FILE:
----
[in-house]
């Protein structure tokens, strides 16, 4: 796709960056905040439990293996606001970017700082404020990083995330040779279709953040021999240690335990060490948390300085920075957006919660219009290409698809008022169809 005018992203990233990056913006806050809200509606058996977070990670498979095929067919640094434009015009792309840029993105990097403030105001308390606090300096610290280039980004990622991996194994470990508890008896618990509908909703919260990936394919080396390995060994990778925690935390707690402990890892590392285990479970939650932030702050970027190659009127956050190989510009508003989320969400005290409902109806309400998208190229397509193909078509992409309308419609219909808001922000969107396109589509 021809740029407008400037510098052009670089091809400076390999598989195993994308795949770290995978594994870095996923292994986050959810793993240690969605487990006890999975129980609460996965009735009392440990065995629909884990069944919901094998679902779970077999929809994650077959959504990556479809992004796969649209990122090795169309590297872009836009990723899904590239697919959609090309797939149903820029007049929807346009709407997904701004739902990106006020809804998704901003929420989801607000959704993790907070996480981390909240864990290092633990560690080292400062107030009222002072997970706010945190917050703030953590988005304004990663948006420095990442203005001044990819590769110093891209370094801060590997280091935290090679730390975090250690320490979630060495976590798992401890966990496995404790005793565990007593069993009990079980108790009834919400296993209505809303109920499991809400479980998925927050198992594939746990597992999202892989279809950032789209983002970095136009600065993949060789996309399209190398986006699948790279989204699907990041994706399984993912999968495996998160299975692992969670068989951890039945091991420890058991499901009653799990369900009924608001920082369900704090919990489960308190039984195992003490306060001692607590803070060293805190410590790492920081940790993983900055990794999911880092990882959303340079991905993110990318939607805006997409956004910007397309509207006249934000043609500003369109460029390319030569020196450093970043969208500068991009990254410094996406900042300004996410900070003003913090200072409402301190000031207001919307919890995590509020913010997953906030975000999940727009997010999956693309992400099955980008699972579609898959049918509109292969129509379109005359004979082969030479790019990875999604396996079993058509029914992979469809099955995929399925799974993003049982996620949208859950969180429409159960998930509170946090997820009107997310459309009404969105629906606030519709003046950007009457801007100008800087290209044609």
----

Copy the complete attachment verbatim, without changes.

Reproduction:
[in-house]
């Protein structure tokens, strides 16, 4: 796709960056905040439990293996606001970017700082404020990083995330040779279709953040021999240690335990060490948390300085920075957006919660219009290409698809008022169809 005018992203990233990056913006806050809200509606058996977070990670498979095929067919640094434009015009792309840029993105990097403030105001308390606090300096610290280039980004990622991996194994470990508890008896618990509908909703919260990936394919080396390995060994990778925690935390707690402990890892590392285990479970939650932030702050970027190659009127956050190989510009508003989320969400005290409902109806309400998208190229397509193909078509992409309308419609219909808001922000969107396109589509 021809740029407008400037510098052009670089091809400076390999598989195993994308795949770290995978594994870095996923292994986050959810793993240690969605487990006890999975129980609460996965009735009392440990065995629909884990069944919901094998679902779970077999929809994650077959959504990556479809992004796969649209990122090795169309590297872009836009990723899904590239697919959609090309797939149903820029007049929807346009709407997904701004739902990106006020809804998704901003929420989801607000959704993790907070996480981390909240864990290092633990560690080292400062107030009222002072997970706010945190917050703030953590988005304004990663948006420095990442203005001044990819590769110093891209370094801060590997280091935290090679730390975090250690320490979630060495976590798992401890966990496995404790005793565990007593069993009990079980108790009834919400296993209505809303109920499991809400479980998925927050198992594939746990597992999202892989279809950032789209983002970095136009600065993949060789996309399209190398986006699948790279989204699907990041994706399984993912999968495996998160299975692992969670068989951890039945091991420890058991499901009653799990369900009924608001920082369900704090919990489960308190039984195992003490306060001692607590803070060293805190410590790492920081940790993983900055990794999911880092990882959303340079991905993110990318939607805006997409956004910007397309509207006249934000043609500003369109460029390319030569020196450093970043969208500068991009990254410094996406900042300004996410900070003003913090200072409402301190000031207001919307919890995590509020913010997953906030975000999940727009997010999956693309992400099955980008699972579609898959049918509109292969129509379109005359004979082969030479790019990875999604396996079993058509029914992979469809099955995929399925799974993003049982996620949208859950969180429409159960998930509170946090997820009107997310459309009404969105629906606030519709003046950007009457801007100008800087290209044609």